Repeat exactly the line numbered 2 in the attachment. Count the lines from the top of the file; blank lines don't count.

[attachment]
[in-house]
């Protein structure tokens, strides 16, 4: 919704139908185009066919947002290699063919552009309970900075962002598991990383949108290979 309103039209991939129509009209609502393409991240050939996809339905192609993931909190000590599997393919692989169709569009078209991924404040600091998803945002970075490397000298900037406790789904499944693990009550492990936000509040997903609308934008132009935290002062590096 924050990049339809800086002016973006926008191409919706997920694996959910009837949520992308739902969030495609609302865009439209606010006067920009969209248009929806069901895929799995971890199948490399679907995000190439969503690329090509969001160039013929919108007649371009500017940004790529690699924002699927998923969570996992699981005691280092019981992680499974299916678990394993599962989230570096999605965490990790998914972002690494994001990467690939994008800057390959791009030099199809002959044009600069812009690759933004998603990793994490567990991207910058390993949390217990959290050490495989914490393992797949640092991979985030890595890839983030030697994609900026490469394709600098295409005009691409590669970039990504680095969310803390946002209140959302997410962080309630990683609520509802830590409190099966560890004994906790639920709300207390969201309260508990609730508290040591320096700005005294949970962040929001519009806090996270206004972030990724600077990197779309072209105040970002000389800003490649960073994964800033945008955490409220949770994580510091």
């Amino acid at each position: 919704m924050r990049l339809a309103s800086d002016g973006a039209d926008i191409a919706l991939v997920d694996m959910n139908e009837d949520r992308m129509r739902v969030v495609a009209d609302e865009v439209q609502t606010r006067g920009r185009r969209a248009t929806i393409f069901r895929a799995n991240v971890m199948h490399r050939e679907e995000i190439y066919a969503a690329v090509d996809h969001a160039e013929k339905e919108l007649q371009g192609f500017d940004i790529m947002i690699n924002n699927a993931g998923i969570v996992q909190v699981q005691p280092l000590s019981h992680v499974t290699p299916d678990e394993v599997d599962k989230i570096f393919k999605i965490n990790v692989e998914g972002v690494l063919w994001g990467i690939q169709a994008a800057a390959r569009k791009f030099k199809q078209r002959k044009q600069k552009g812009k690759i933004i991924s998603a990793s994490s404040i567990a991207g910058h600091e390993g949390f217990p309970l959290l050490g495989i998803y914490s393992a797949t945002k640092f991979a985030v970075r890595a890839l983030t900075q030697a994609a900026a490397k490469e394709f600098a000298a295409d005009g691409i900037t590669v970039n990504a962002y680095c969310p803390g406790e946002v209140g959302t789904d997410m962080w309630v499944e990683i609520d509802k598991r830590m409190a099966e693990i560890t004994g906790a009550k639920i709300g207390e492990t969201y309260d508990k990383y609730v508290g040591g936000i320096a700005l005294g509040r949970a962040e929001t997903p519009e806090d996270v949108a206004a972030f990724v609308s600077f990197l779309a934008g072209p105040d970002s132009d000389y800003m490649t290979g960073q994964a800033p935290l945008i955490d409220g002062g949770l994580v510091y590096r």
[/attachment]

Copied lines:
């Protein structure tokens, strides 16, 4: 919704139908185009066919947002290699063919552009309970900075962002598991990383949108290979 309103039209991939129509009209609502393409991240050939996809339905192609993931909190000590599997393919692989169709569009078209991924404040600091998803945002970075490397000298900037406790789904499944693990009550492990936000509040997903609308934008132009935290002062590096 924050990049339809800086002016973006926008191409919706997920694996959910009837949520992308739902969030495609609302865009439209606010006067920009969209248009929806069901895929799995971890199948490399679907995000190439969503690329090509969001160039013929919108007649371009500017940004790529690699924002699927998923969570996992699981005691280092019981992680499974299916678990394993599962989230570096999605965490990790998914972002690494994001990467690939994008800057390959791009030099199809002959044009600069812009690759933004998603990793994490567990991207910058390993949390217990959290050490495989914490393992797949640092991979985030890595890839983030030697994609900026490469394709600098295409005009691409590669970039990504680095969310803390946002209140959302997410962080309630990683609520509802830590409190099966560890004994906790639920709300207390969201309260508990609730508290040591320096700005005294949970962040929001519009806090996270206004972030990724600077990197779309072209105040970002000389800003490649960073994964800033945008955490409220949770994580510091």